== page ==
CIJA blasts Radio-Canada for TV caller’s ‘anti-Semitic’ rant

Christine Fournier

MONTREAL  — The Centre for Israel and Jewish Affairs (CIJA) has filed a complaint with Radio-Canada over a caller’s remarks it considers anti-Semitic and the host’s failure to interrupt and then comment that the remarks were “interesting.”

On the Aug. 4 edition of La période des questions, a public affairs program aired on the French-language public broadcaster’s news network Ici RDI, Marie Lafontaine of Quebec City phoned in to comment on the federal election campaign.

She said she would like to know New Democratic Party Leader Thomas Mulcair’s foreign policy and whether it is “pro-Zionist.”

“If he is a pro-Zionist, well, he can pack his bags and leave. We don’t want people like that here.”

She continued more vehemently: “Our best friend, it’s not Netanyahu, Madame, not at all. We should have disinfected the place when he left. We know about all the murders happening over there… in Israel. They are stealing, just now, land from West Bank residents.

“What’s the problem? The United States, now Canada, we are in the claws and tentacles of those people, who want to become masters of the world.”

Host Christine Fournier, a veteran broadcaster, thanked Lafontaine “very much” and then commented to the show’s guest, Alain-G. Gagnon, a political science professor at the Université du Québec à Montréal, that the caller’s remarks were “interesting.”

In a letter to Radio-Canada dated Aug. 6, David Ouellette, CIJA’s deputy director of Quebec public affairs, described Lafontaine’s comments as “clearly excessive and anti-Semitic.”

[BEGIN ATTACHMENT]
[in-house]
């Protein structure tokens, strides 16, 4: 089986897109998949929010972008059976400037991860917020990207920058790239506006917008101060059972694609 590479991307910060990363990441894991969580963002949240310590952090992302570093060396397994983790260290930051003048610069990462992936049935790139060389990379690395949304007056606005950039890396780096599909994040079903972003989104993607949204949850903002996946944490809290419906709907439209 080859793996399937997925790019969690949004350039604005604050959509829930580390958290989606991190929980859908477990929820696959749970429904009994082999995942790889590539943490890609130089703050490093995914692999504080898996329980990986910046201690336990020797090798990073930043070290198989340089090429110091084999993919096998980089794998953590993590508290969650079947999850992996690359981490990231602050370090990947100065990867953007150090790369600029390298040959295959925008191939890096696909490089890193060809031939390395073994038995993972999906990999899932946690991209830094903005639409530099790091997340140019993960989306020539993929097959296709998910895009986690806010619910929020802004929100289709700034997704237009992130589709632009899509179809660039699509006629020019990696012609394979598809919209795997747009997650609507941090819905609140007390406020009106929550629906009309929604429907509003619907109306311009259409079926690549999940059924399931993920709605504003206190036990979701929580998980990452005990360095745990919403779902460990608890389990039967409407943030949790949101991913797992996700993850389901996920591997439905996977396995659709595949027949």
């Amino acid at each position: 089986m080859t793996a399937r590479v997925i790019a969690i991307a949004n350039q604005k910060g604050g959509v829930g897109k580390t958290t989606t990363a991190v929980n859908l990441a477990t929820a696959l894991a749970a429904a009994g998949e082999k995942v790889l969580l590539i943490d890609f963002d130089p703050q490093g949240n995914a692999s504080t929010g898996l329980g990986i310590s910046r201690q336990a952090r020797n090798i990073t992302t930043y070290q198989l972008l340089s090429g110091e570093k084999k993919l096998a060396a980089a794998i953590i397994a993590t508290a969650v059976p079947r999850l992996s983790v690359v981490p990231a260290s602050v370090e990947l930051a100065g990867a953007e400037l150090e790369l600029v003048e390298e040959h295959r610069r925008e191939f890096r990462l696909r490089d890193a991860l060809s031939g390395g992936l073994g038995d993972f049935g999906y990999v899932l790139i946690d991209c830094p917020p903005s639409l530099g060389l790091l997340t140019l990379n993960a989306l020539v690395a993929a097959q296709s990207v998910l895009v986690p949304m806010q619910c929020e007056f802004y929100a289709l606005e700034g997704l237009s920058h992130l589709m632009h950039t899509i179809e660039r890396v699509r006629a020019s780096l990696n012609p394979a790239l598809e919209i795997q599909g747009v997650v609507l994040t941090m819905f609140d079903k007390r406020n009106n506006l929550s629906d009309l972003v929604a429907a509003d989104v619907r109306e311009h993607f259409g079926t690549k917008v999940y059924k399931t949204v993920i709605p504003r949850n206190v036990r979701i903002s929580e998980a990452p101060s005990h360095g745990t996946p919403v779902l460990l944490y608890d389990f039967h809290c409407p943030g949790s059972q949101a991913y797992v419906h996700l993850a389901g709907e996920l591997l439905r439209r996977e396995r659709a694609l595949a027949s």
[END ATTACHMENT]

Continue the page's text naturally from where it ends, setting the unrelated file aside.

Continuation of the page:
In particular, her opinion that Jews seek world domination is reminiscent of “Jewish conspiracies in classic anti-Semitic literature,” including The Protocols of the Elders of Zion and other propaganda that depicts Jews as “octopuses or other monstrous figures taking over the world with their tentacles and claws.”

Ouellette noted that this is not the first time La période des questions has allowed viewers to express anti-Semitic remarks. 

In response to an earlier incident raised by CIJA, Radio-Canada affirmed last October that it is the responsibility of the host and those in charge of a program to “reject certain comments or to point out [their] excessive character.”

In this latest incident, this did not happen either, Ouellette wrote.

CIJA is also troubled by Gagnon’s reaction to the call. Fournier asked him whom Prime Minister Stephen Harper is trying to “seduce” with his policy on Israel.

He responded that “many financiers” in the United States and Canada are interested in that policy, noting that the American president is “very careful not to attack the Jewish lobby” and the situation is similar here. He added that Lafontaine has “the right to be concerned.”

Altogether, Ouellette claimed, the show had the potential to incite hatred against Jews and “trivialize anti-Semitic rhetoric.” 

In the incident last year that troubled CIJA, the then host (not Fournier) read an emailed comment from a listener that referred to the “too important Jewish lobby” in the United States, which he or she claimed prevents a resolution of the Arab-Israeli conflict. 

The network management judged that the host should have intervened to “nuance” the comments. Ouellette pointed out that no on-air correction was made in that instance.

As of Aug. 11, CIJA had not heard from Radio-Canada. Ouellette said the management has 20 days to respond, and if CIJA is not satisfied, it can then ask the ombudsman to review the complaint.